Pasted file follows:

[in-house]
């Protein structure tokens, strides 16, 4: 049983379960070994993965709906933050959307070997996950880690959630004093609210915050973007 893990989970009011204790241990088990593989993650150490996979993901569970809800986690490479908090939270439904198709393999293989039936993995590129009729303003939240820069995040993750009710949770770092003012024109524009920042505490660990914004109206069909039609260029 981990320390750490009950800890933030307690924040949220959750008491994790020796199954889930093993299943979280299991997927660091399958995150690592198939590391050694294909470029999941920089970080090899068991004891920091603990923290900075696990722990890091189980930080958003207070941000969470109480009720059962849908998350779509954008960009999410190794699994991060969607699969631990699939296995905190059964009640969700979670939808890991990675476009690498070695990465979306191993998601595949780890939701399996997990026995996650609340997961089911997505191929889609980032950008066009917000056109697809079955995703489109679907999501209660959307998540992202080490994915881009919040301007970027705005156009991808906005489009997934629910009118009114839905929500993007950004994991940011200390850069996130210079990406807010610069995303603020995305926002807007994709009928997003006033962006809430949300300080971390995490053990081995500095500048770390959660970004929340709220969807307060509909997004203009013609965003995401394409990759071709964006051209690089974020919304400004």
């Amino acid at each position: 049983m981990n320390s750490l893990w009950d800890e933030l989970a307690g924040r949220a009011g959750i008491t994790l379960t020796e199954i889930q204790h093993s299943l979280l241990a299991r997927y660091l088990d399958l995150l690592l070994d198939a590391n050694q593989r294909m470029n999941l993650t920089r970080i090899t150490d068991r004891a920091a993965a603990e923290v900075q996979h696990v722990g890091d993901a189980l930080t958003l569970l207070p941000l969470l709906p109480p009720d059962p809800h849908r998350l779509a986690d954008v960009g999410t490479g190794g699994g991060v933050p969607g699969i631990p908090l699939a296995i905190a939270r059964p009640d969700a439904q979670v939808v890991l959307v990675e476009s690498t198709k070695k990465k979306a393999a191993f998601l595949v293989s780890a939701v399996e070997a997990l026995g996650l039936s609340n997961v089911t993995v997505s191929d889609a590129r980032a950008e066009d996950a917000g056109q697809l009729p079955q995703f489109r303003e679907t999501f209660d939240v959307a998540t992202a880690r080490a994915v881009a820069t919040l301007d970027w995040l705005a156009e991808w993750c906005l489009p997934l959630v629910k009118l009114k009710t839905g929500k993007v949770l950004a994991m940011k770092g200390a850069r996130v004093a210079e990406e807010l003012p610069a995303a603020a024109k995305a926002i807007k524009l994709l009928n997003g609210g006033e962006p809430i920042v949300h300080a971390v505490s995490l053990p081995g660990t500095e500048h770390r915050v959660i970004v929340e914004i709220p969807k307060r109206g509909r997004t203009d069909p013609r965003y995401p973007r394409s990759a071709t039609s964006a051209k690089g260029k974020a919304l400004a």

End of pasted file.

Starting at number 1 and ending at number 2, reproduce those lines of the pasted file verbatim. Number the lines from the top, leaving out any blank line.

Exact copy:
[in-house]
């Protein structure tokens, strides 16, 4: 049983379960070994993965709906933050959307070997996950880690959630004093609210915050973007 893990989970009011204790241990088990593989993650150490996979993901569970809800986690490479908090939270439904198709393999293989039936993995590129009729303003939240820069995040993750009710949770770092003012024109524009920042505490660990914004109206069909039609260029 981990320390750490009950800890933030307690924040949220959750008491994790020796199954889930093993299943979280299991997927660091399958995150690592198939590391050694294909470029999941920089970080090899068991004891920091603990923290900075696990722990890091189980930080958003207070941000969470109480009720059962849908998350779509954008960009999410190794699994991060969607699969631990699939296995905190059964009640969700979670939808890991990675476009690498070695990465979306191993998601595949780890939701399996997990026995996650609340997961089911997505191929889609980032950008066009917000056109697809079955995703489109679907999501209660959307998540992202080490994915881009919040301007970027705005156009991808906005489009997934629910009118009114839905929500993007950004994991940011200390850069996130210079990406807010610069995303603020995305926002807007994709009928997003006033962006809430949300300080971390995490053990081995500095500048770390959660970004929340709220969807307060509909997004203009013609965003995401394409990759071709964006051209690089974020919304400004």